by lashing another spar or batten to it.
Flare -- To project outwards; contrary to tumbling home.
Flat aft -- When sheets are trimmed as close as possible
for effective windward work.
Floors -- The bottom timbers of a vessel.
Flowing sheet -- The sheet eased off to a fair wind.
Flush decked -- Having neither poop nor forecastle.
Foot -- The lower edge of a sail.
Forereach -- To sail faster through the water on a wind
than another vessel.
Freeboard -- That part of a ship's side above the water.
Full and by -- To steer as close to the wind as possible,
while at the same time keeping the sails full of wind.
Futtocks -- The timbers which join and butt above the
floors, called first, second and third futtocks.
Gammon iron -- An iron hoop fitted to the side of
the stem, or on top of the stem, to receive and hold the bowsprit.
Garboard -- The strake of plank next above the keel, into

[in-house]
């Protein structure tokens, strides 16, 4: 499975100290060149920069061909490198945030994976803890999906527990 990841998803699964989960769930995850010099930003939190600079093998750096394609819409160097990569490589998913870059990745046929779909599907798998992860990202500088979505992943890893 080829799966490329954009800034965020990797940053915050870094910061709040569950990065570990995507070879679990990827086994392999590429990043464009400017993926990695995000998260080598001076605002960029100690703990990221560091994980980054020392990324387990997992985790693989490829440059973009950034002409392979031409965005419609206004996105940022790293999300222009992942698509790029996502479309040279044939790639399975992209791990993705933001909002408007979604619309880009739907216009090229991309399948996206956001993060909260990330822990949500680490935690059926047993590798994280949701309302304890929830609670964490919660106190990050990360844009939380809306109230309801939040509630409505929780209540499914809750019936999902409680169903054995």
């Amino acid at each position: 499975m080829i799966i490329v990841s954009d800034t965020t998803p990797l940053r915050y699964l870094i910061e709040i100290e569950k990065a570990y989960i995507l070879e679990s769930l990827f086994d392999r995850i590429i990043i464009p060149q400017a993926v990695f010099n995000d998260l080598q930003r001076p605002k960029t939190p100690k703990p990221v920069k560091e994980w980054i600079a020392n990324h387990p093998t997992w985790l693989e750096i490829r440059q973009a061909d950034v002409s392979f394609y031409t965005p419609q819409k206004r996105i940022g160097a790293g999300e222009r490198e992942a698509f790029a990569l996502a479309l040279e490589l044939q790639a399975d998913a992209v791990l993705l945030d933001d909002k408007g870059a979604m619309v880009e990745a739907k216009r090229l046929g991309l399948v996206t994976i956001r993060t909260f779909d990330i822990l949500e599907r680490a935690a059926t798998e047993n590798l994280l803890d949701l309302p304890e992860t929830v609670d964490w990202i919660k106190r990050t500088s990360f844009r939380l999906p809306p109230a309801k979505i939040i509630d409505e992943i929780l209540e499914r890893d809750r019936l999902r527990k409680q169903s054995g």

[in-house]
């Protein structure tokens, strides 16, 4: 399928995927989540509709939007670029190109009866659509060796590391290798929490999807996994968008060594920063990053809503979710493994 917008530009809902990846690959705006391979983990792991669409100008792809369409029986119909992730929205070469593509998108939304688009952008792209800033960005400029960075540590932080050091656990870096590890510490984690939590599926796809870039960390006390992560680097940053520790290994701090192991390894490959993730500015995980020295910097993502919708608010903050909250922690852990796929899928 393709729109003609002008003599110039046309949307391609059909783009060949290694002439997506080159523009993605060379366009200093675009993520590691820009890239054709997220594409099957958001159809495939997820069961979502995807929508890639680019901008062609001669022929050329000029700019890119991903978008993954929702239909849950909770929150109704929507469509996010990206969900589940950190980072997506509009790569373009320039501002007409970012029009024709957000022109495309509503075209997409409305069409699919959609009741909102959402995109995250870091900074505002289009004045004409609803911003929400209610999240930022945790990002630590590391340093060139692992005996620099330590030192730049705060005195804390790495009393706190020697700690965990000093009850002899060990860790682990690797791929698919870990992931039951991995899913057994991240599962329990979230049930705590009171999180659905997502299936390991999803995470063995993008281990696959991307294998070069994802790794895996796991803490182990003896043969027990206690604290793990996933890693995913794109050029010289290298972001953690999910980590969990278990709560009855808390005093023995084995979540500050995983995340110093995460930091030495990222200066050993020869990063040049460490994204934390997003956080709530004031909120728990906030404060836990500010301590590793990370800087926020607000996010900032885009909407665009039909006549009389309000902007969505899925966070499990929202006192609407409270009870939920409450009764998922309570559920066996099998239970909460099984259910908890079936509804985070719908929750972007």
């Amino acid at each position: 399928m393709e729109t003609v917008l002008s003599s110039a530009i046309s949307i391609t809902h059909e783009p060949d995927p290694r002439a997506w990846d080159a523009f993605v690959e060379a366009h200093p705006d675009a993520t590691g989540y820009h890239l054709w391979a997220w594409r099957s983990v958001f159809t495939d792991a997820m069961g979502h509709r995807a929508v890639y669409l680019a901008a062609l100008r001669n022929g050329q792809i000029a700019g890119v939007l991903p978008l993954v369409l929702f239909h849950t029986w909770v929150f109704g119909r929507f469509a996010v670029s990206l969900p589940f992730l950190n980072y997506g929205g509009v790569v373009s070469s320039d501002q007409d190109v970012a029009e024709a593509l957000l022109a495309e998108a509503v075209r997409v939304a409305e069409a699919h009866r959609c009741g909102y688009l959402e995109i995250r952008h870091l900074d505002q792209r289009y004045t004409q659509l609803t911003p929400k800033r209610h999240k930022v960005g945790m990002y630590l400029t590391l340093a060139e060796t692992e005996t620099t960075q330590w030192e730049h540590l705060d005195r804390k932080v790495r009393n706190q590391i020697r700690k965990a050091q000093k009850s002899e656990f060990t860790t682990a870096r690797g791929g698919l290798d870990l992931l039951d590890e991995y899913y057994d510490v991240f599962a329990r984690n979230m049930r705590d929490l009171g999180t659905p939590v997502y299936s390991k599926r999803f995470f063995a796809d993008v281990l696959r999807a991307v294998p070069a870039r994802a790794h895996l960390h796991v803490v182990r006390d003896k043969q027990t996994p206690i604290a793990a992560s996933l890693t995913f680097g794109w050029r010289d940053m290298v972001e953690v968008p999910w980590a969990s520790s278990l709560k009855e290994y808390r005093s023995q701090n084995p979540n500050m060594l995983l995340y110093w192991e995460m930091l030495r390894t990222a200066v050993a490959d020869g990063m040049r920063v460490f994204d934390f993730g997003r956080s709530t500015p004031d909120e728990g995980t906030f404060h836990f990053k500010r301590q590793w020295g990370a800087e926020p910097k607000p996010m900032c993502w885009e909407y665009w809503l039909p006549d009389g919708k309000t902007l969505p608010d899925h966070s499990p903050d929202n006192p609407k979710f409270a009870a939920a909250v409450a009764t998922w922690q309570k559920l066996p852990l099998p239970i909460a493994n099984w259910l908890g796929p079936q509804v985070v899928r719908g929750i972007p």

which it is rabbeted and bolted.
Gripe, To -- A vessel gripes when she has a tendency to
come up in the wind and requires much weather helm.
Gudgeons -- Metal straps with eyes secured to the stern
post, into which the pintles of the rudder are fitted.
Gunwale -- The timber fitted over the timber heads and
fastened to the top strake.
Guys -- Ropes used to steady a spar or other thing.
Gybe -- To let a fore-and-aft sail shift from one side to
the other when running before the wind. To let a vessel go so much off
the wind as to bring the wind on the opposite quarter.
Half-mast high -- When a flag is hoisted halfway up
as a mark of respect to a person recently dead.
Halyards -- Ropes for hoisting sails.
Handsomely -- Steadily; carefully.
Handy billy -- A watch tackle kept on deck for getting a
pull on sheets or halyards.